Here now at the start of November, not only have Arsenal achieved a better balance in their starting XI than when Oxlade-Chamberlain was around, his replacement has become an instant hit with the Emirates faithful, and four fresh, young (and should I mention, British!) replacements lapping up minutes in Europe and drawing rave reviews in the process. Sead Kolasinac has been the most direct benefactor of his departure to date, as he has brought a whole new level of physicality and defensive competency to the left flank, all while being involved in a surprising amount of goals so far. Hector Bellerin is now back on his right side, and far from simply regaining his lost confidence, he is back on track to becoming one of the best and most complete fullbacks in Europe. The double pivot of Granit Xhaka and Aaron Ramsey has been a constant in Wenger’s team selection, and a healthy Jack Wilshere would likely have been the first alternative if trying to shake things up, not Oxlade-Chamberlain.
The improved solidity and balance in the first team has certainly a plus, but Arsenal fans have been given a gift wrapped in a turd this season with their fall down into the Europa League, with four of the club’s brightest talents being assured even more time to shine. The four players (Ainsley Maitland-Niles, Reiss Nelson, Joe Willock and Eddie Nketiah) together possess all of the traits and skills that made the Ox so important for Arsenal as well as adding a few more for good measure. Reiss Nelson is every bit the technical dribbler that his predecessor was, Maitland-Niles already more trustworthy in a defensive role and Nketiah more clinical in front of goal than the Ox has ever been. Joe Willock is a blend of all three of his teammates, and all four possess a quiet confidence that is vital to their continued progression. Having helped the club secure a spot in the next round of the Europa League, the young Gunners will be assured of even more playing time over the remaining two group stage games, perhaps joined by even more of their fellow Hale End alumni looking to break into the first team conversation.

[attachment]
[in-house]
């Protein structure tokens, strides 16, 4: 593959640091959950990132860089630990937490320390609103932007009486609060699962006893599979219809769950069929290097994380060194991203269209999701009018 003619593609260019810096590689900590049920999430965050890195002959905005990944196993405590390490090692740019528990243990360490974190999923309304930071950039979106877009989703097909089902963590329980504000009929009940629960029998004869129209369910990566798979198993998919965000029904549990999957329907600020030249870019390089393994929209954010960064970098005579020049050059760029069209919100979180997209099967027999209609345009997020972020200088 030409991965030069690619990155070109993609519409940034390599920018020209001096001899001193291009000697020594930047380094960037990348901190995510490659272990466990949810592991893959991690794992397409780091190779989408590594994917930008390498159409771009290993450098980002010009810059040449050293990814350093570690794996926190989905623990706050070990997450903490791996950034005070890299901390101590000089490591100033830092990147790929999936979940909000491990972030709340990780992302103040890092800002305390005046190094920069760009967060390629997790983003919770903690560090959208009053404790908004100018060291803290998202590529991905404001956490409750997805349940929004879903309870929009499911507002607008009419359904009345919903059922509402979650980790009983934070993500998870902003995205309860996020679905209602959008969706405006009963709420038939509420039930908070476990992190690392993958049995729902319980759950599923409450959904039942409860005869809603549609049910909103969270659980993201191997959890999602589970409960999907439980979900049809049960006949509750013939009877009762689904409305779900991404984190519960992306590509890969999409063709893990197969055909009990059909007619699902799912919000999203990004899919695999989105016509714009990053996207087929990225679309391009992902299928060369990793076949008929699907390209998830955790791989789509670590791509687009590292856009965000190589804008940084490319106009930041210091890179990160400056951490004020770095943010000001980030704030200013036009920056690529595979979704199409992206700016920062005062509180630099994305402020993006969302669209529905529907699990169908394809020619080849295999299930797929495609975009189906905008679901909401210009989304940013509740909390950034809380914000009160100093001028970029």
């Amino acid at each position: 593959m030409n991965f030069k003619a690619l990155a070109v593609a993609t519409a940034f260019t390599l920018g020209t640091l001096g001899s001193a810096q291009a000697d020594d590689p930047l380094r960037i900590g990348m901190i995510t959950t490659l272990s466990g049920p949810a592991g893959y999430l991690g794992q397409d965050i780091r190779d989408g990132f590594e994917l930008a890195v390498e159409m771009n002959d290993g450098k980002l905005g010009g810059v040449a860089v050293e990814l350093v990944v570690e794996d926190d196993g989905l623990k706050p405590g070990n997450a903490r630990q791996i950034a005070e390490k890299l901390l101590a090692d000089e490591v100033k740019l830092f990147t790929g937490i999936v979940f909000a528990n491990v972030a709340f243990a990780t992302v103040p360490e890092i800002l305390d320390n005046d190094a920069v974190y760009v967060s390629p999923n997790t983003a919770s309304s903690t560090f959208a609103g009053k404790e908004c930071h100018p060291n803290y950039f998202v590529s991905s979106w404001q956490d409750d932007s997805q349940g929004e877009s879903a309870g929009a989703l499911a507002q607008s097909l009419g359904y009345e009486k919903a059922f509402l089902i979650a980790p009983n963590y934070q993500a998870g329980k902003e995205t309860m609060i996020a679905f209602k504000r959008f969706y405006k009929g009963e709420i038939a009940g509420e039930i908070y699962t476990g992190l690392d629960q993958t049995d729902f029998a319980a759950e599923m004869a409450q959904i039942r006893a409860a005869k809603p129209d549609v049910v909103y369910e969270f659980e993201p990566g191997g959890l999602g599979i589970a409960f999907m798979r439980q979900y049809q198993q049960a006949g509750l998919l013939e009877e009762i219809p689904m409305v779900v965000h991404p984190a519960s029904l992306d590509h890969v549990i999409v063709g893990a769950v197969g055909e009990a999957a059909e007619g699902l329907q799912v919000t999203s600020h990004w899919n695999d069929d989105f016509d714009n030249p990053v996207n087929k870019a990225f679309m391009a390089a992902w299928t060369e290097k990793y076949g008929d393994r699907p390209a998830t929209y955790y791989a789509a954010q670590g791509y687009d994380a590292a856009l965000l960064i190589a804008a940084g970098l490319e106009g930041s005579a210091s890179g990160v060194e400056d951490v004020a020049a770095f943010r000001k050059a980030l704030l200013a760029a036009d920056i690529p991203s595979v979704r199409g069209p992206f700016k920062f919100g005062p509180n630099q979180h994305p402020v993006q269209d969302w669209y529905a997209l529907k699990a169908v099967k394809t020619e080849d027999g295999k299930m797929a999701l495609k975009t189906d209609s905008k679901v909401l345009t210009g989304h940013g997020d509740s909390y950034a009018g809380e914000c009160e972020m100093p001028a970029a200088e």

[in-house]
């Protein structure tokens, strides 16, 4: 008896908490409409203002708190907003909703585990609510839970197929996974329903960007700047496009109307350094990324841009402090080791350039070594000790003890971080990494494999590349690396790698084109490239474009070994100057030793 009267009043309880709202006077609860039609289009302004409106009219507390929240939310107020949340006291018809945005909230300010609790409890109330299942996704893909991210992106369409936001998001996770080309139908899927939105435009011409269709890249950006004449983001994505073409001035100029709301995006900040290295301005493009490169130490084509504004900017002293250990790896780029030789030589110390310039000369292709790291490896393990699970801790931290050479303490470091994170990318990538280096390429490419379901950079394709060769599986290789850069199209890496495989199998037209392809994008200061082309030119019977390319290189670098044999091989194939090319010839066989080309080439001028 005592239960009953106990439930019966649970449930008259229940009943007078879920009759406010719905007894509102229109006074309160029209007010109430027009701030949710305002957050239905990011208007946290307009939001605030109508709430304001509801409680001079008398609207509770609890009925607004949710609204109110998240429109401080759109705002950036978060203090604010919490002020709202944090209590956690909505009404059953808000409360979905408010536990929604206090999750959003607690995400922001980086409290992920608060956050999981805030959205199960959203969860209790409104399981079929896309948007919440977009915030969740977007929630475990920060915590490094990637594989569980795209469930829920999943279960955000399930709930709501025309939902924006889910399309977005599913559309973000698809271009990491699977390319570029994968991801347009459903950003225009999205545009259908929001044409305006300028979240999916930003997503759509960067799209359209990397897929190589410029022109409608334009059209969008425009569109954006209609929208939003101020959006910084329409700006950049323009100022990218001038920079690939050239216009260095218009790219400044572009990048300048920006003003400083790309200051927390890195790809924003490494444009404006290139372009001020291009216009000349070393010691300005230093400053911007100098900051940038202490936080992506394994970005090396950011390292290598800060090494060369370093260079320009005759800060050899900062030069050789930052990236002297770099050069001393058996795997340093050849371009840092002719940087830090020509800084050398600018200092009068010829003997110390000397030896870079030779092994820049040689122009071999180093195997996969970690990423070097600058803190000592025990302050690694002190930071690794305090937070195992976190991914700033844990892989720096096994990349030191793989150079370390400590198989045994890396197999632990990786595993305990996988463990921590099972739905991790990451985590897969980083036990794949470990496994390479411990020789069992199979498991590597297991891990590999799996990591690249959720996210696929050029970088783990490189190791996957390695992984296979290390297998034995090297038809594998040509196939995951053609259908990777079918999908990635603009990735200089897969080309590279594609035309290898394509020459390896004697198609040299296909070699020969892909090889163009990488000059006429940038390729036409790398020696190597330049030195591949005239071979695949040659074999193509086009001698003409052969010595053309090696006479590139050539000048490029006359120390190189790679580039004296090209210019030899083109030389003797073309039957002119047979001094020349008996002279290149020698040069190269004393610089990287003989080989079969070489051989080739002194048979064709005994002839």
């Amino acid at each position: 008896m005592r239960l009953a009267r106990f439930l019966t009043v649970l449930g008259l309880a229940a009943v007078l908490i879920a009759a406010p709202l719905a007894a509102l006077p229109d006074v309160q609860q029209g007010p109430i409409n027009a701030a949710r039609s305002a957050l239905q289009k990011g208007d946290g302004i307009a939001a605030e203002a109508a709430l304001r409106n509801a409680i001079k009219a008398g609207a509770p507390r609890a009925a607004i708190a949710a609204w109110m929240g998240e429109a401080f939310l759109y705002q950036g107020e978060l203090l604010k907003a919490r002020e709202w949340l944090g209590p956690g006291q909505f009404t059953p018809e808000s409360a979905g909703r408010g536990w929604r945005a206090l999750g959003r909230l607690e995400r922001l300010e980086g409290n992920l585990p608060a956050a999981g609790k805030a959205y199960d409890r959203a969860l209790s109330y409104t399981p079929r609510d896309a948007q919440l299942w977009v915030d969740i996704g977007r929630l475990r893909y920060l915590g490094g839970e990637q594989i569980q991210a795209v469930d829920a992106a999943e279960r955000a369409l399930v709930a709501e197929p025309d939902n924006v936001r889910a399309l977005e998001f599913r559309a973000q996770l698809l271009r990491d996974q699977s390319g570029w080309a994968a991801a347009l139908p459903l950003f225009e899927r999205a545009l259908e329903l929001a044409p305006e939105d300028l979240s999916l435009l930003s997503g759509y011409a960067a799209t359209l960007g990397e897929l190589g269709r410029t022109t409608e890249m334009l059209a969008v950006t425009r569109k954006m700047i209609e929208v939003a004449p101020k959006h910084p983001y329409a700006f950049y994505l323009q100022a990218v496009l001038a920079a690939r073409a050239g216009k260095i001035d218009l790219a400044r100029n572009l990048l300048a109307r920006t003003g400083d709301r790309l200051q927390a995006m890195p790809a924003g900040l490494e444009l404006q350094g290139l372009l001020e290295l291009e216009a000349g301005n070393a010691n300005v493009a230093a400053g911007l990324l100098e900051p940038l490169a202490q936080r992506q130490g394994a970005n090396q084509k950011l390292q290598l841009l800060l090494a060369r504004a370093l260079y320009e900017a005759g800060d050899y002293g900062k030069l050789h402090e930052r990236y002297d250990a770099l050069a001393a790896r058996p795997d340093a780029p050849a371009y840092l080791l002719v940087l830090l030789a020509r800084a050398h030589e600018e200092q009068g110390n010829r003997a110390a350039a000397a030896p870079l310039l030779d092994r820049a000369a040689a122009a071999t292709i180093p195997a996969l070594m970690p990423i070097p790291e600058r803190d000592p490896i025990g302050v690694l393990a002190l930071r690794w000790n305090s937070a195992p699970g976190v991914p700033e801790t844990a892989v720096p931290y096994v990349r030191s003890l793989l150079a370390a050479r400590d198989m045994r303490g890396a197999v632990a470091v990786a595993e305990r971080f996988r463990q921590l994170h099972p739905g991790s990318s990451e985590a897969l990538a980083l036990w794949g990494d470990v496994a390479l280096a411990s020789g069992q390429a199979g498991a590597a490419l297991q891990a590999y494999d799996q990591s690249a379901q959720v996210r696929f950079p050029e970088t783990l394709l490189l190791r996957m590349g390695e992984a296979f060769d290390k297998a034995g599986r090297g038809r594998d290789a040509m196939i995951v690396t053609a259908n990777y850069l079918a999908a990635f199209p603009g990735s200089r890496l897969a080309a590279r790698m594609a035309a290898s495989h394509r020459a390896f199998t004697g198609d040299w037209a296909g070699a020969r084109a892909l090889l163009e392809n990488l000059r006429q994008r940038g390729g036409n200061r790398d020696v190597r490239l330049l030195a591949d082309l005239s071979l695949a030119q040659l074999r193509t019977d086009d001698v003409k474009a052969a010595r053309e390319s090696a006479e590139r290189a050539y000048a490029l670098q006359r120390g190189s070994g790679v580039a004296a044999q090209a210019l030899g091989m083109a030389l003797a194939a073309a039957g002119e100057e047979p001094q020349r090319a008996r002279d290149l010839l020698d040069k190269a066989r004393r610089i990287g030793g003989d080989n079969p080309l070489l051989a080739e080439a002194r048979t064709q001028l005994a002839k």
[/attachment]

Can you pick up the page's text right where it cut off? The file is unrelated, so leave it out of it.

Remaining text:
So does this mean that Alex Oxlade-Chamberlain will never be as good a footballer as everybody seemed to think? Not at all, he is still young, but the months of benchwarming since his move to Merseyside have likely knocked his ego down a rung. At the end of the summer, with every big club in England registering at least a token interest in him, his manager lovingly rubbing warm massage oil into that same ego, a contract offer of £180k per week and the promise of playing time in the centre of the park, he perhaps could have been forgiven for being rather high on himself. Not so anymore. Here’s a stat for you: in seven appearances, he has played 80 less minutes for Liverpool in the Premier League than he had in 3 starts for Arsenal before leaving.
Next step Alex? Don’t be so sure. And as for Arsenal? Don’t worry about them mate, there’s four more where you came from.